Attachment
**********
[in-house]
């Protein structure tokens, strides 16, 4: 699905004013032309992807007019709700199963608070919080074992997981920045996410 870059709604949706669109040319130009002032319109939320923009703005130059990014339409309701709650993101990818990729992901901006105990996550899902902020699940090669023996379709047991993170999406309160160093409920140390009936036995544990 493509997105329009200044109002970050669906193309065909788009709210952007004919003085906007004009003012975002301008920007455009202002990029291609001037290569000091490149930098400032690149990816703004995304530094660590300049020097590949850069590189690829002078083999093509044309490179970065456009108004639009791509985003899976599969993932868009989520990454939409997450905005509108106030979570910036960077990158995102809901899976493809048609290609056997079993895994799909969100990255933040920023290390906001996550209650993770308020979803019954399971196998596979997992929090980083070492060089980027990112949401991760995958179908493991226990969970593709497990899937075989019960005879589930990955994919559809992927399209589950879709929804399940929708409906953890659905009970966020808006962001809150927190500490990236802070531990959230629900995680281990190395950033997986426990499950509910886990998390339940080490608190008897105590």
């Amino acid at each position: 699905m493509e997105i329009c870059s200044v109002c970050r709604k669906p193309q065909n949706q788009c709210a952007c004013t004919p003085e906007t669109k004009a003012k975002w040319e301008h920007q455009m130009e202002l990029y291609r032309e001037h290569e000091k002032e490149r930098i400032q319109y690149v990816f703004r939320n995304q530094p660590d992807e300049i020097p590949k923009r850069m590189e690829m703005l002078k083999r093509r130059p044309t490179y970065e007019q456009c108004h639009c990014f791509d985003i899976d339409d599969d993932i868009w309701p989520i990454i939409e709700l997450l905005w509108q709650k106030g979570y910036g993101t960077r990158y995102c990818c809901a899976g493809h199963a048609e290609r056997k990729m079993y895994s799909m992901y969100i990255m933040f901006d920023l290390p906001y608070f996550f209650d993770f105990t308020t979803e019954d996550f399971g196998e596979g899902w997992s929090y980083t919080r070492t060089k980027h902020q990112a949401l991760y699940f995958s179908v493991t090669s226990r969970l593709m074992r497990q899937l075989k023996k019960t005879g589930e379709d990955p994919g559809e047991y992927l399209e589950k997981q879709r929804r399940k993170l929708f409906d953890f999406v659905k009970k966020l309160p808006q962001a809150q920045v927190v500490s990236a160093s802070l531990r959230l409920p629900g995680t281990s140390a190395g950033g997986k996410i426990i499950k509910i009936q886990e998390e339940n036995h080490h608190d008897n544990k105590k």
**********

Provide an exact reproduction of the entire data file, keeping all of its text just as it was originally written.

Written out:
[in-house]
């Protein structure tokens, strides 16, 4: 699905004013032309992807007019709700199963608070919080074992997981920045996410 870059709604949706669109040319130009002032319109939320923009703005130059990014339409309701709650993101990818990729992901901006105990996550899902902020699940090669023996379709047991993170999406309160160093409920140390009936036995544990 493509997105329009200044109002970050669906193309065909788009709210952007004919003085906007004009003012975002301008920007455009202002990029291609001037290569000091490149930098400032690149990816703004995304530094660590300049020097590949850069590189690829002078083999093509044309490179970065456009108004639009791509985003899976599969993932868009989520990454939409997450905005509108106030979570910036960077990158995102809901899976493809048609290609056997079993895994799909969100990255933040920023290390906001996550209650993770308020979803019954399971196998596979997992929090980083070492060089980027990112949401991760995958179908493991226990969970593709497990899937075989019960005879589930990955994919559809992927399209589950879709929804399940929708409906953890659905009970966020808006962001809150927190500490990236802070531990959230629900995680281990190395950033997986426990499950509910886990998390339940080490608190008897105590």
């Amino acid at each position: 699905m493509e997105i329009c870059s200044v109002c970050r709604k669906p193309q065909n949706q788009c709210a952007c004013t004919p003085e906007t669109k004009a003012k975002w040319e301008h920007q455009m130009e202002l990029y291609r032309e001037h290569e000091k002032e490149r930098i400032q319109y690149v990816f703004r939320n995304q530094p660590d992807e300049i020097p590949k923009r850069m590189e690829m703005l002078k083999r093509r130059p044309t490179y970065e007019q456009c108004h639009c990014f791509d985003i899976d339409d599969d993932i868009w309701p989520i990454i939409e709700l997450l905005w509108q709650k106030g979570y910036g993101t960077r990158y995102c990818c809901a899976g493809h199963a048609e290609r056997k990729m079993y895994s799909m992901y969100i990255m933040f901006d920023l290390p906001y608070f996550f209650d993770f105990t308020t979803e019954d996550f399971g196998e596979g899902w997992s929090y980083t919080r070492t060089k980027h902020q990112a949401l991760y699940f995958s179908v493991t090669s226990r969970l593709m074992r497990q899937l075989k023996k019960t005879g589930e379709d990955p994919g559809e047991y992927l399209e589950k997981q879709r929804r399940k993170l929708f409906d953890f999406v659905k009970k966020l309160p808006q962001a809150q920045v927190v500490s990236a160093s802070l531990r959230l409920p629900g995680t281990s140390a190395g950033g997986k996410i426990i499950k509910i009936q886990e998390e339940n036995h080490h608190d008897n544990k105590k």